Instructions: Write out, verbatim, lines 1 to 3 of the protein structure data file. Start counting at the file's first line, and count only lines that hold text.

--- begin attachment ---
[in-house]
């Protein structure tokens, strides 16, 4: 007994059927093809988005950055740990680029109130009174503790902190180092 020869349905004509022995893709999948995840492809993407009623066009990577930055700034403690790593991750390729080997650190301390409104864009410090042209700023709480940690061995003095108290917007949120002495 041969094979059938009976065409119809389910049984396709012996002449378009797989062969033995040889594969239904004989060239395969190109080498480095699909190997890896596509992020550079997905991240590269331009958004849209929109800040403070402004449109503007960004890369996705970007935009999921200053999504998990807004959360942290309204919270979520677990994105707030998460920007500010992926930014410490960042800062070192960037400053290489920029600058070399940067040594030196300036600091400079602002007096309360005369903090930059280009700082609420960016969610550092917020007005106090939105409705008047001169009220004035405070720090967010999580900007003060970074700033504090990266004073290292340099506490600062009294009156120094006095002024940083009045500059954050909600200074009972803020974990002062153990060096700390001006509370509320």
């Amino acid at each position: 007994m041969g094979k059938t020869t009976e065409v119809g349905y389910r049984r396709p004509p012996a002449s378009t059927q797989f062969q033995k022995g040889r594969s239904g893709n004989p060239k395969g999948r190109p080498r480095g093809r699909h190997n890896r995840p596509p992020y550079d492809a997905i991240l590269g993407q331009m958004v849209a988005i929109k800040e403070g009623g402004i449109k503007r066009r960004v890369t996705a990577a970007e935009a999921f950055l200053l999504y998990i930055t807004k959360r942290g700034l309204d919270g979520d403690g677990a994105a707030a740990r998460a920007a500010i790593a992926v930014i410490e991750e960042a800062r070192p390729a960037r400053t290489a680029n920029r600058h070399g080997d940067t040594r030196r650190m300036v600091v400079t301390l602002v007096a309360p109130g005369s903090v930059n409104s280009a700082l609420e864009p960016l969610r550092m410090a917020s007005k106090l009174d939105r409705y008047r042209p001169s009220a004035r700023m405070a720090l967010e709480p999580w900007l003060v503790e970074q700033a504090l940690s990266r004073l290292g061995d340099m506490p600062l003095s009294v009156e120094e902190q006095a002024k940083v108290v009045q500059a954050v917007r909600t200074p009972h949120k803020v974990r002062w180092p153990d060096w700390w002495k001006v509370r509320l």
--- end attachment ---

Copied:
[in-house]
């Protein structure tokens, strides 16, 4: 007994059927093809988005950055740990680029109130009174503790902190180092 020869349905004509022995893709999948995840492809993407009623066009990577930055700034403690790593991750390729080997650190301390409104864009410090042209700023709480940690061995003095108290917007949120002495 041969094979059938009976065409119809389910049984396709012996002449378009797989062969033995040889594969239904004989060239395969190109080498480095699909190997890896596509992020550079997905991240590269331009958004849209929109800040403070402004449109503007960004890369996705970007935009999921200053999504998990807004959360942290309204919270979520677990994105707030998460920007500010992926930014410490960042800062070192960037400053290489920029600058070399940067040594030196300036600091400079602002007096309360005369903090930059280009700082609420960016969610550092917020007005106090939105409705008047001169009220004035405070720090967010999580900007003060970074700033504090990266004073290292340099506490600062009294009156120094006095002024940083009045500059954050909600200074009972803020974990002062153990060096700390001006509370509320």
């Amino acid at each position: 007994m041969g094979k059938t020869t009976e065409v119809g349905y389910r049984r396709p004509p012996a002449s378009t059927q797989f062969q033995k022995g040889r594969s239904g893709n004989p060239k395969g999948r190109p080498r480095g093809r699909h190997n890896r995840p596509p992020y550079d492809a997905i991240l590269g993407q331009m958004v849209a988005i929109k800040e403070g009623g402004i449109k503007r066009r960004v890369t996705a990577a970007e935009a999921f950055l200053l999504y998990i930055t807004k959360r942290g700034l309204d919270g979520d403690g677990a994105a707030a740990r998460a920007a500010i790593a992926v930014i410490e991750e960042a800062r070192p390729a960037r400053t290489a680029n920029r600058h070399g080997d940067t040594r030196r650190m300036v600091v400079t301390l602002v007096a309360p109130g005369s903090v930059n409104s280009a700082l609420e864009p960016l969610r550092m410090a917020s007005k106090l009174d939105r409705y008047r042209p001169s009220a004035r700023m405070a720090l967010e709480p999580w900007l003060v503790e970074q700033a504090l940690s990266r004073l290292g061995d340099m506490p600062l003095s009294v009156e120094e902190q006095a002024k940083v108290v009045q500059a954050v917007r909600t200074p009972h949120k803020v974990r002062w180092p153990d060096w700390w002495k001006v509370r509320l």